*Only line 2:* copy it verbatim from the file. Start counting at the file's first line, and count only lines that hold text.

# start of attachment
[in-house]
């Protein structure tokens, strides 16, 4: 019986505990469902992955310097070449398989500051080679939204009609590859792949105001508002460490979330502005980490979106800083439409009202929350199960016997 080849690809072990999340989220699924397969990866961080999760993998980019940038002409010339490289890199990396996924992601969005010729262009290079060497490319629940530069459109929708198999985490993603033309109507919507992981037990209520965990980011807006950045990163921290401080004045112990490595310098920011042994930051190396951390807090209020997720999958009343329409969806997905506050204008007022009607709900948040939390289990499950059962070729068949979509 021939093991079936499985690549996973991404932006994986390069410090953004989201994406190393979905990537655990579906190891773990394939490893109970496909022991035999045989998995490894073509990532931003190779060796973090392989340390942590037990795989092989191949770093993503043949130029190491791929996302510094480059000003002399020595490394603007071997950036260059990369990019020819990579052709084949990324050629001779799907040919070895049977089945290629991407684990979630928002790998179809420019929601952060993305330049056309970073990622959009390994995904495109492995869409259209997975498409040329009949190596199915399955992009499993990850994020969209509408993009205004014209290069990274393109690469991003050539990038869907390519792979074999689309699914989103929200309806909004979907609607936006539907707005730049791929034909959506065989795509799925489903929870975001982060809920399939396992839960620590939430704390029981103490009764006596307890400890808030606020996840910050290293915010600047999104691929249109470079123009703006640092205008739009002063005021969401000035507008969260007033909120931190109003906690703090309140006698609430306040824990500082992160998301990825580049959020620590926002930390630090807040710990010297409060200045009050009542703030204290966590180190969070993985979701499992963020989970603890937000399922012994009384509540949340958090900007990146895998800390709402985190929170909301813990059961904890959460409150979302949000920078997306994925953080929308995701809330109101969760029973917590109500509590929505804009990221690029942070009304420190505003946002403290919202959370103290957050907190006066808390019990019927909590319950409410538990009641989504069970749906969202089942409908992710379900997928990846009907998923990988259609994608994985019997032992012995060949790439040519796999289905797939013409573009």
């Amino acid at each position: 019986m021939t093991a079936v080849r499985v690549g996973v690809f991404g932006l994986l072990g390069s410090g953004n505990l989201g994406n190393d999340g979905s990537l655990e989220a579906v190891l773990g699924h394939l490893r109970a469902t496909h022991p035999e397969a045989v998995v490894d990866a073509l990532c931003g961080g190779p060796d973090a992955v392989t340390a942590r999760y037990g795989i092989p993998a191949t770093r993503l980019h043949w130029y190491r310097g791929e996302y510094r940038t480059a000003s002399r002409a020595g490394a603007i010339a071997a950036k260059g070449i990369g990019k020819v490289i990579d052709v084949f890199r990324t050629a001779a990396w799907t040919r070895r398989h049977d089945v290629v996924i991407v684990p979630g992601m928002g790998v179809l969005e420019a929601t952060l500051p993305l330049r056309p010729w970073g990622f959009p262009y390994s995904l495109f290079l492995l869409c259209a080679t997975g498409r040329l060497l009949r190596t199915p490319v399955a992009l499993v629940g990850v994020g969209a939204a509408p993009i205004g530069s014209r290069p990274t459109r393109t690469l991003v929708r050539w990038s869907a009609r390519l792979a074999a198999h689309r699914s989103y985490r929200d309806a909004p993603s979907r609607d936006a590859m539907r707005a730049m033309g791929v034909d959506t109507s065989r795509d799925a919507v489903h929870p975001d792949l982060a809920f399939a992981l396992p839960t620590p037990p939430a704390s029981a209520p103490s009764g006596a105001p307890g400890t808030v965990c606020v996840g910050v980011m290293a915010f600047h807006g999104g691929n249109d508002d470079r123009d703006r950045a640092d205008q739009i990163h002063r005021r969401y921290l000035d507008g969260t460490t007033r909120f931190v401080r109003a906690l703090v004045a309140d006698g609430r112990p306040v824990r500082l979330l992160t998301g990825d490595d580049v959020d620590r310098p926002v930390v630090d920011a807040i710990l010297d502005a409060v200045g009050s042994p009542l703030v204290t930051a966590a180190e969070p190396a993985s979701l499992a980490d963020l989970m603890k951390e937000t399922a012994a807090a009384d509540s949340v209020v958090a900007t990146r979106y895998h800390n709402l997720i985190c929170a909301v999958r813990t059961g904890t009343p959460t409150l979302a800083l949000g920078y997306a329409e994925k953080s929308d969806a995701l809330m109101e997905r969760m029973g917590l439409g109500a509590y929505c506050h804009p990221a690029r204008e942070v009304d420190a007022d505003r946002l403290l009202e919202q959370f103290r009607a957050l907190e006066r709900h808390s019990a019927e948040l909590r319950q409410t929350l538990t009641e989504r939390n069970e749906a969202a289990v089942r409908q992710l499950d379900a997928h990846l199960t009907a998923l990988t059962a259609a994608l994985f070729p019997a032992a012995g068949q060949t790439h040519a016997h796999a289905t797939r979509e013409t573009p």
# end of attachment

């Protein structure tokens, strides 16, 4: 019986505990469902992955310097070449398989500051080679939204009609590859792949105001508002460490979330502005980490979106800083439409009202929350199960016997 080849690809072990999340989220699924397969990866961080999760993998980019940038002409010339490289890199990396996924992601969005010729262009290079060497490319629940530069459109929708198999985490993603033309109507919507992981037990209520965990980011807006950045990163921290401080004045112990490595310098920011042994930051190396951390807090209020997720999958009343329409969806997905506050204008007022009607709900948040939390289990499950059962070729068949979509 021939093991079936499985690549996973991404932006994986390069410090953004989201994406190393979905990537655990579906190891773990394939490893109970496909022991035999045989998995490894073509990532931003190779060796973090392989340390942590037990795989092989191949770093993503043949130029190491791929996302510094480059000003002399020595490394603007071997950036260059990369990019020819990579052709084949990324050629001779799907040919070895049977089945290629991407684990979630928002790998179809420019929601952060993305330049056309970073990622959009390994995904495109492995869409259209997975498409040329009949190596199915399955992009499993990850994020969209509408993009205004014209290069990274393109690469991003050539990038869907390519792979074999689309699914989103929200309806909004979907609607936006539907707005730049791929034909959506065989795509799925489903929870975001982060809920399939396992839960620590939430704390029981103490009764006596307890400890808030606020996840910050290293915010600047999104691929249109470079123009703006640092205008739009002063005021969401000035507008969260007033909120931190109003906690703090309140006698609430306040824990500082992160998301990825580049959020620590926002930390630090807040710990010297409060200045009050009542703030204290966590180190969070993985979701499992963020989970603890937000399922012994009384509540949340958090900007990146895998800390709402985190929170909301813990059961904890959460409150979302949000920078997306994925953080929308995701809330109101969760029973917590109500509590929505804009990221690029942070009304420190505003946002403290919202959370103290957050907190006066808390019990019927909590319950409410538990009641989504069970749906969202089942409908992710379900997928990846009907998923990988259609994608994985019997032992012995060949790439040519796999289905797939013409573009």